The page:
Exploring Discrete Mathematics Summary
Monday - Friday, July 2 - 6, 2012
The Discrete Mathematics group started the week by discussing what discrete mathematics was to them. We then looked at a few textbooks and course outlines to get ideas on what topics we'd be interested in. Then we solved a set of problems from the Exeter course. There was discussion on elections, apportionment, fairness, graph theory, and geometry. Later in week one, we split into groups to develop ideas that resonated with individuals.
The Voters (Carl, Debbie, and Peter) are looking to produce a unit that will tie together fairness, apportionment, and election theory. This unit long project will take students and teachers through the traditional methods available to determine a winner while also looking at the pros/cons of each method and how "fair" each method is according to certain criteria. They anticipate having a set of data that can be used for all voting methods. They also hope to have templates set up for teachers to use in the classroom with data generated by their students.
The Geometers (Shaffiq, Aziz, and Carol) are working on a 3-module unit to cut across different parts of a geometry curriculum (probably 9th or 10th grade). Their goal is to use dissection as a theme to help students understand area and polygons, tessellations, and volume. Carol is mainly working on the dissections of polygons and writing two to four lessons that relate these to concepts of area. Shaffiq is writing the end of this module with a proof of the Pythagorean theorem through dissection. He will then work on tessellations. Aziz is working on volume, currently looking at the dissection of a large cube into smaller cubes and/or into rectangular prisms.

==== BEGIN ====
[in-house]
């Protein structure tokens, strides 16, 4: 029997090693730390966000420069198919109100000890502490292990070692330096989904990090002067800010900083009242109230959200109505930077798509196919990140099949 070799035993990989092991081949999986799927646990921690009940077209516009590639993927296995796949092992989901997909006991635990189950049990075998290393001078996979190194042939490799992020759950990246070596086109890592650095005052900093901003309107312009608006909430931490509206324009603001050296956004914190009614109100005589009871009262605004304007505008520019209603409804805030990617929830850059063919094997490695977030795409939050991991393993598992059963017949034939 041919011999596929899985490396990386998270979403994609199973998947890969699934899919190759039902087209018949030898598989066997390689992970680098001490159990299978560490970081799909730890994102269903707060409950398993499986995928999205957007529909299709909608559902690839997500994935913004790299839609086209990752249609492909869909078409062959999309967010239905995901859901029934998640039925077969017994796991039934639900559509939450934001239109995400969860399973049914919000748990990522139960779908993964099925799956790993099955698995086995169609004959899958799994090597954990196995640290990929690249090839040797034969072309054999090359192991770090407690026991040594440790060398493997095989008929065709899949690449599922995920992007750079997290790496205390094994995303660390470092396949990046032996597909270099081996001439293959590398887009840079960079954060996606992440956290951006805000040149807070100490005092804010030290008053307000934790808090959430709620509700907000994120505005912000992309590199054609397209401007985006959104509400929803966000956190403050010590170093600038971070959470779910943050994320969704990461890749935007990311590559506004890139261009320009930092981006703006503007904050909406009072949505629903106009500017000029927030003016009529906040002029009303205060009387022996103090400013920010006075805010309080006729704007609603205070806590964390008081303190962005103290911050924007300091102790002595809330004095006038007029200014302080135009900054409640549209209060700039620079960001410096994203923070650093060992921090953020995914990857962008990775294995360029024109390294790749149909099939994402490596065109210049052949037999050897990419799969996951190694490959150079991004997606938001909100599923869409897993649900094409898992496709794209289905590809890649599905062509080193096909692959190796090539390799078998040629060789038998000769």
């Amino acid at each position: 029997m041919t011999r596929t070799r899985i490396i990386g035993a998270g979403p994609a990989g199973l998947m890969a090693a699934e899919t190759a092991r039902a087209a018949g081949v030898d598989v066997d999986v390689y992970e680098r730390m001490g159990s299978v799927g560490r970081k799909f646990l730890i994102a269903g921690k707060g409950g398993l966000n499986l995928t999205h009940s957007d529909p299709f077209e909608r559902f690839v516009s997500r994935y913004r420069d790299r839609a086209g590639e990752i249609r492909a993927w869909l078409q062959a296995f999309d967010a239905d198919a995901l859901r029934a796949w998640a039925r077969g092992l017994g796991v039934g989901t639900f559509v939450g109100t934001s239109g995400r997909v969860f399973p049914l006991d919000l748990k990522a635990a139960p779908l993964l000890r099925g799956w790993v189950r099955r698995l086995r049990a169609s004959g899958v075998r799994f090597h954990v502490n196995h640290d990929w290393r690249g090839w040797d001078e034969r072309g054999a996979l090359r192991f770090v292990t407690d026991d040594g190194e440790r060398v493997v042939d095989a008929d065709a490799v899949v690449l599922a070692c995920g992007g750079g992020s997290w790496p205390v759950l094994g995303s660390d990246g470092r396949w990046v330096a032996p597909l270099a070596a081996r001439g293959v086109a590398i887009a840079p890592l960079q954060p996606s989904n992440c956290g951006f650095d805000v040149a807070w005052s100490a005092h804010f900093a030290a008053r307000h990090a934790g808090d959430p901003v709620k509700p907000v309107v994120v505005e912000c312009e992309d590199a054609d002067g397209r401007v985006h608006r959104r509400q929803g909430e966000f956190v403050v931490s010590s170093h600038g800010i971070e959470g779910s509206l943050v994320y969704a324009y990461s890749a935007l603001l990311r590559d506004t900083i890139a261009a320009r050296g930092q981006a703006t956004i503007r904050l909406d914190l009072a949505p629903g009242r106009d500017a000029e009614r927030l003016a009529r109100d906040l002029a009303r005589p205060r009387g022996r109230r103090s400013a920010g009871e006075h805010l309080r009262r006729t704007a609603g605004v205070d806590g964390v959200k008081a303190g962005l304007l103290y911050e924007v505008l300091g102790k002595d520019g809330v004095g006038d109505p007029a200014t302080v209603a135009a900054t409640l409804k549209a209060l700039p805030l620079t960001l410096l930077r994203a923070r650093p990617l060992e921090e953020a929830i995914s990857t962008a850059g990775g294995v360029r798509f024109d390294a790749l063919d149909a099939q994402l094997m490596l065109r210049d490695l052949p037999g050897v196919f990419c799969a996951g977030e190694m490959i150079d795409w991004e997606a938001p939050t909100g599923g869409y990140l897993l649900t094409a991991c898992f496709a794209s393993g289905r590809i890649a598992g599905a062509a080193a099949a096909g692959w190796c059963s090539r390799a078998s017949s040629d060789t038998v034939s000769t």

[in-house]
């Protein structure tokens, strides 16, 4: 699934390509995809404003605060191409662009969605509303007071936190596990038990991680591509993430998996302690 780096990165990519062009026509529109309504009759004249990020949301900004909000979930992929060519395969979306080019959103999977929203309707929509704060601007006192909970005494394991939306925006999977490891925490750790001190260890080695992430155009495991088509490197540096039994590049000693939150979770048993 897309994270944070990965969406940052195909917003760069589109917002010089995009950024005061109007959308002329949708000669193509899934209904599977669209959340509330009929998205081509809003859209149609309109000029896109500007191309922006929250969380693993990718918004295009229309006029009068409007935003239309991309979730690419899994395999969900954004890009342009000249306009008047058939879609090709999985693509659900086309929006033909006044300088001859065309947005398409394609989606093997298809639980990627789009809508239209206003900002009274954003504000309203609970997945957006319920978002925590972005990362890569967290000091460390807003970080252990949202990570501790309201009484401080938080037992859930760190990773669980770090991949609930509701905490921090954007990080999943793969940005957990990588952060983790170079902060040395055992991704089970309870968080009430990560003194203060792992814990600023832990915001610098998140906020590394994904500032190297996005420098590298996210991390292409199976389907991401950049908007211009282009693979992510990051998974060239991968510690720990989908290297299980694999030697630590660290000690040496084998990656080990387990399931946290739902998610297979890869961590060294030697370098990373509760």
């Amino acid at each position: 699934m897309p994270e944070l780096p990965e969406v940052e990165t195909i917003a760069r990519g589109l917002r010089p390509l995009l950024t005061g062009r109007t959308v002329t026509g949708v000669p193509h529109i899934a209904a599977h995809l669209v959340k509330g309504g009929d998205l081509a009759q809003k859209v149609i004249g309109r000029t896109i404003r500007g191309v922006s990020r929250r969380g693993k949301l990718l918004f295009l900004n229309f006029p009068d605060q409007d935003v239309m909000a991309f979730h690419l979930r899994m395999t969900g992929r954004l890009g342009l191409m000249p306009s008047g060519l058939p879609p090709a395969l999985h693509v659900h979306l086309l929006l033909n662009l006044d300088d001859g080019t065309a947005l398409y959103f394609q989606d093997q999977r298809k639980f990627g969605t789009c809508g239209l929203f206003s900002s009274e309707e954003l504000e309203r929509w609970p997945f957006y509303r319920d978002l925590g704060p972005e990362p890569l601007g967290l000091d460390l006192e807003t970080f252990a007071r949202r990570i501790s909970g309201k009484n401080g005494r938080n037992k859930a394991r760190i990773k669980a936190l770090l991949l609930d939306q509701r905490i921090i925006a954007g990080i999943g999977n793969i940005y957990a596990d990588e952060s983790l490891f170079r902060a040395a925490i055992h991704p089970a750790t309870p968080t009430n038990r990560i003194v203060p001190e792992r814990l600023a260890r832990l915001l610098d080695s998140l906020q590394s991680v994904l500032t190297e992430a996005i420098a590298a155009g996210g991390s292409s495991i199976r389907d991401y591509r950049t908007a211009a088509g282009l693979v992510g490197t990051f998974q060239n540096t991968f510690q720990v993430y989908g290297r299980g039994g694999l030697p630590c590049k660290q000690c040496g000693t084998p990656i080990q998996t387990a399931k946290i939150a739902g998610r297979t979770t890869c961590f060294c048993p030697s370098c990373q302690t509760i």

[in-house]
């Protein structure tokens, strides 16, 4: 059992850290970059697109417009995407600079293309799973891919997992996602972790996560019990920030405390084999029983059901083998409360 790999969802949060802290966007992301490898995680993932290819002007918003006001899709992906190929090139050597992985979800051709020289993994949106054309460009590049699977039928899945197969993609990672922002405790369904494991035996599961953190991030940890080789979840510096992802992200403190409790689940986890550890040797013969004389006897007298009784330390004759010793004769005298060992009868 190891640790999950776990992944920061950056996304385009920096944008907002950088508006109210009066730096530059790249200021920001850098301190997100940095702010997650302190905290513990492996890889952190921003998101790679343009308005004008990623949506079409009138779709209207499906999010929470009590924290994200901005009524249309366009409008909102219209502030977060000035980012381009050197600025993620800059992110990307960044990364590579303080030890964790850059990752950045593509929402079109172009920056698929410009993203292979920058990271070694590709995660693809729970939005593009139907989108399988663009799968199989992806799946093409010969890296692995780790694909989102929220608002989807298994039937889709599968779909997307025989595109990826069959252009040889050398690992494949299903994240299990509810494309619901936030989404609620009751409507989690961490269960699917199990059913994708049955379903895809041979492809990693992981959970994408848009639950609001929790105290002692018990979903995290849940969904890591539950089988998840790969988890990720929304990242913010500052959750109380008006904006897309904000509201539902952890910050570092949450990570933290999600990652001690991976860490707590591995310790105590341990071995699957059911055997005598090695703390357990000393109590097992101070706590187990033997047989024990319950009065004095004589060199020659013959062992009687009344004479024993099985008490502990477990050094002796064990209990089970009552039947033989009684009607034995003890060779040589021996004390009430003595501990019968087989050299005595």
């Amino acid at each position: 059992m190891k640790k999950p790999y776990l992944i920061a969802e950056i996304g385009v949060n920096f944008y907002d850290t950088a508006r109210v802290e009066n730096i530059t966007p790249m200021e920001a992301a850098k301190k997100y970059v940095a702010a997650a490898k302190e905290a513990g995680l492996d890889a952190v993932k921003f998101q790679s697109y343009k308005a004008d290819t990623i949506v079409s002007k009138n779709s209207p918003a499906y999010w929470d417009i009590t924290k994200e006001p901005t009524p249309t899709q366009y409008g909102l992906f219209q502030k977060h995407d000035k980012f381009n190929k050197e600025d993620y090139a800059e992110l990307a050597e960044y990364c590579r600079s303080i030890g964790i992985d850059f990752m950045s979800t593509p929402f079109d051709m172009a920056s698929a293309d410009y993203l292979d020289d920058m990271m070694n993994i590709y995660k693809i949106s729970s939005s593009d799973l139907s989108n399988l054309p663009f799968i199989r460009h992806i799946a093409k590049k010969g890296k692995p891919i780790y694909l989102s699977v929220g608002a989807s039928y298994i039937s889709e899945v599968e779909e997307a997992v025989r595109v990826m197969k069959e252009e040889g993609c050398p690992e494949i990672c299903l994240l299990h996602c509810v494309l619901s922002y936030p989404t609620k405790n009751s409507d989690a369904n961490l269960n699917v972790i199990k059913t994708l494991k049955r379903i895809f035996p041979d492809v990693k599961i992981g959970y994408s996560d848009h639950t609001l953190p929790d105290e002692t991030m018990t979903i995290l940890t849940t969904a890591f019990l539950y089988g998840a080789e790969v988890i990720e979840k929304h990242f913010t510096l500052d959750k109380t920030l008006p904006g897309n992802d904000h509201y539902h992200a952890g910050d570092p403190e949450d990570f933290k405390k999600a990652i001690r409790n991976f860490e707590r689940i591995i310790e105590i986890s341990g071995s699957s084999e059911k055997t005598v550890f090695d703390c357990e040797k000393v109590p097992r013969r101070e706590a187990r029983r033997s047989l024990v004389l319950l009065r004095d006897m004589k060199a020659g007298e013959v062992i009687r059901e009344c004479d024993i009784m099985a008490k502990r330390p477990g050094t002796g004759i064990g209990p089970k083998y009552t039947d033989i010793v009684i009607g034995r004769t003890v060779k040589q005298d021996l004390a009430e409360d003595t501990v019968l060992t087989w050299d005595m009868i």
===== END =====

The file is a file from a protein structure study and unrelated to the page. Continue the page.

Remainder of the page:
The Mappers (Nadine, Amanda, and Rachell) have created an outline for a collection of lessons on map coloring. Students will learn how to color a map with the fewest number of colors, write their discoveries as algorithms, and apply their understanding of map coloring to real-world problems. These lessons will be able to be used independently of the whole unit.
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This material is based upon work supported by the National Science Foundation under Grant No. 0314808 and Grant No. ESI-0554309. Any opinions, findings, and conclusions or recommendations expressed in this material are those of the author(s) and do not necessarily reflect the views of the National Science Foundation.